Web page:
Hello Anita Jo, Check out Whip It. It is safe to use on most household surfaces, including showers, is actually enzyme based so it should break down poop and pee to remove the smell fully, and is advertised as being disinfecting and germ killing. The link below is to a concentrate bottle. That bottle should make up to thirty-two diluted spray bottles. Making the price less expensive than the product appears to be. It's also advertised as being non-toxic, making is safe to use around Coco. The smell is not strong, but if she has issues with it, then hydrogen peroxide in a spray bottle or vinegar in a spray bottle can also be used, but won't do all of those things that I mentioned Whip It would do. I do not sell Whip It myself, but have used it personally. https://www.amazon.com/Whip-Concentrate-Multi-Purpose-Stain-Remover/dp/B00DKEWA92 Best of luck training, Caitlin Crittenden

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Question
coco
Maltese
2 Years
0 found helpful
Question
0 found helpful
coco
Maltese
2 Years

Trying to train dog to pee and poop in shower. How can i do this?

Caitlin Crittenden
Caitlin Crittenden
Dog Trainer
112 Dog owners recommended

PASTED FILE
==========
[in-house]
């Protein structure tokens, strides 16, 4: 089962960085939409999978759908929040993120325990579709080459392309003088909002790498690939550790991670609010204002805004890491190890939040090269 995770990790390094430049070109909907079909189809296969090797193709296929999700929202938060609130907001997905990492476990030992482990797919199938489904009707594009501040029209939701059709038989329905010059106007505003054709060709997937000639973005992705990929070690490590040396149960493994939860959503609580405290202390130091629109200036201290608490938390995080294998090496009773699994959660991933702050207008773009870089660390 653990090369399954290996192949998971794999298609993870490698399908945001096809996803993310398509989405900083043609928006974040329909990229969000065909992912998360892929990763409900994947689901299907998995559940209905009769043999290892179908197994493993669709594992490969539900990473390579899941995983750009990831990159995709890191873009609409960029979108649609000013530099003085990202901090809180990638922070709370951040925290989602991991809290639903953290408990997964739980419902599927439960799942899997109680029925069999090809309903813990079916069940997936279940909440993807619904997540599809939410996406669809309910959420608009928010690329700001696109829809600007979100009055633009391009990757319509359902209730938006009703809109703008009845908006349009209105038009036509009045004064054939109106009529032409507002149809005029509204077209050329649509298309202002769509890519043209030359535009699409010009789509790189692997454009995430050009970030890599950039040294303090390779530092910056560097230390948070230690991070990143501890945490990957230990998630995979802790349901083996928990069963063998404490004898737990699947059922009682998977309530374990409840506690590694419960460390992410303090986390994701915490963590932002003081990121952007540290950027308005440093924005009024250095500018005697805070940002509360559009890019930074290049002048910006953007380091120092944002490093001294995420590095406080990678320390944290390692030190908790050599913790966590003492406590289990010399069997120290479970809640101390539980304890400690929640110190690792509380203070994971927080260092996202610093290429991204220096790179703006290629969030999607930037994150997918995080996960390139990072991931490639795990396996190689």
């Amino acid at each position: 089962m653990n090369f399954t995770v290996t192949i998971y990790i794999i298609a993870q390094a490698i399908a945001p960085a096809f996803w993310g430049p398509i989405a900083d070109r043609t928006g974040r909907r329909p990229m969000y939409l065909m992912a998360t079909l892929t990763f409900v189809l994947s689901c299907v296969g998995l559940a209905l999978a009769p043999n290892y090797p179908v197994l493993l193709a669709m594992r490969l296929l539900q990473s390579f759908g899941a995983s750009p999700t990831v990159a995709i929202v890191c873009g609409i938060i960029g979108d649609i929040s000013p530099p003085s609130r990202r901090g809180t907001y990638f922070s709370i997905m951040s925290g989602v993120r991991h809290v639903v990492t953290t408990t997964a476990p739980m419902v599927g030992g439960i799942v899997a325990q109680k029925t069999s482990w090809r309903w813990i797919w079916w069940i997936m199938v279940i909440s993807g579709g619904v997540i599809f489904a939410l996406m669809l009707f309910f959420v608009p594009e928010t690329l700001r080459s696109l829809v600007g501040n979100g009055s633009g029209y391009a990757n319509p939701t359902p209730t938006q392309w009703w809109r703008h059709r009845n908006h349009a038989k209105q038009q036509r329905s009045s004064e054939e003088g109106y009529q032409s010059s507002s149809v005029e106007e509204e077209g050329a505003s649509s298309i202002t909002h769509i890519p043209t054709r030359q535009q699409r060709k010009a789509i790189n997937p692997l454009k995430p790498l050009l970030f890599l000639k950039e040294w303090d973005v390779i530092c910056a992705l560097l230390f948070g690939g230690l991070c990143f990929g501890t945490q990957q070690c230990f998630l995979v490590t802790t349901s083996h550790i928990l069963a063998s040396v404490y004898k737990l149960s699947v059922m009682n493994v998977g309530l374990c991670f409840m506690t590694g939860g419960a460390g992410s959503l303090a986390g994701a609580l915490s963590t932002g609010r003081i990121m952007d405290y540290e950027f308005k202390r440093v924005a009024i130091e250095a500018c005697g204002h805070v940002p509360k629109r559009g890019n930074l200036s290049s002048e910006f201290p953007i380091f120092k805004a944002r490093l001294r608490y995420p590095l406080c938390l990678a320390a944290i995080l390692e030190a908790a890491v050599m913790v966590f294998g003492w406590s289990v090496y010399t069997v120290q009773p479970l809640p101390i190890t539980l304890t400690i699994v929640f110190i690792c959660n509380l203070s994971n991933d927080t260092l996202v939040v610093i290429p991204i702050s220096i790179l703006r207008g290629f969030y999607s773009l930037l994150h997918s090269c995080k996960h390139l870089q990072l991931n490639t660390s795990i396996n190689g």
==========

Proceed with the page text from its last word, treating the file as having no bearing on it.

Hello JJ, First you will need to make sure that Coco has access to the shower if you want your dog to go there on his own when he needs to eliminate. If your shower is raised then you will need to create some type of ramp or stairs up to the shower and then down into the shower, and will need to leave the door open to the shower. If the shower is easily accessed then just leaving the door open should work. Use whatever material Coco is used to peeing and pooping on now, to transition him to the shower. If he normally goes on grass outside, then use a piece of grass sod, or if he normally goes on pee pads then use those to train. It can be anything that he already associates with eliminating. Place a foot by foot area of that type of material in the shower. Crate your dog, and every two hours take him into the shower, onto that material, and tell him to "Go potty". If he goes, then praise him and give him a treat. If he does not, then take him back to the crate, and try again in thirty minutes. Repeat this until your dog will go in the shower on the material. To make this easier for your dog, you can also purchase a spray designed to encourage elimination, it is usually in the house breaking or puppy section of your local pet store, and called "Training Spray", "Hurry Spray", or something similar. Spray that spray onto the material in your shower right before you bring your dog over to it, and then let him sniff where you sprayed it when he arrives. If your dog is used to holding his bladder for long periods of time during the day while in the crate, then you can continue to do that, so that he will not have an accident inside your home, while teaching this, but whenever you are home take him to the shower every two hours, and only give him freedom in your home when he has peed or pooped during the last two hours, and is unlikely to have an accident. When your dog will consistently use the bathroom on the material in the shower, then gradually decrease the amount of material or the size of the material over the course of a month. Do this until your dog will eliminate in the shower without any material in there. Go slowly with decreasing the material, taking away only a couple of inches at a time. Again, keep your dog confined unless he has eliminated in the past two hours, until he begins to go to the shower when he needs to eliminate on his own. Every two hours, when your dog is not in the crate, take your dog to the shower, to show him where to go, and reward him if he goes potty. Best of luck training, Caitlin Crittenden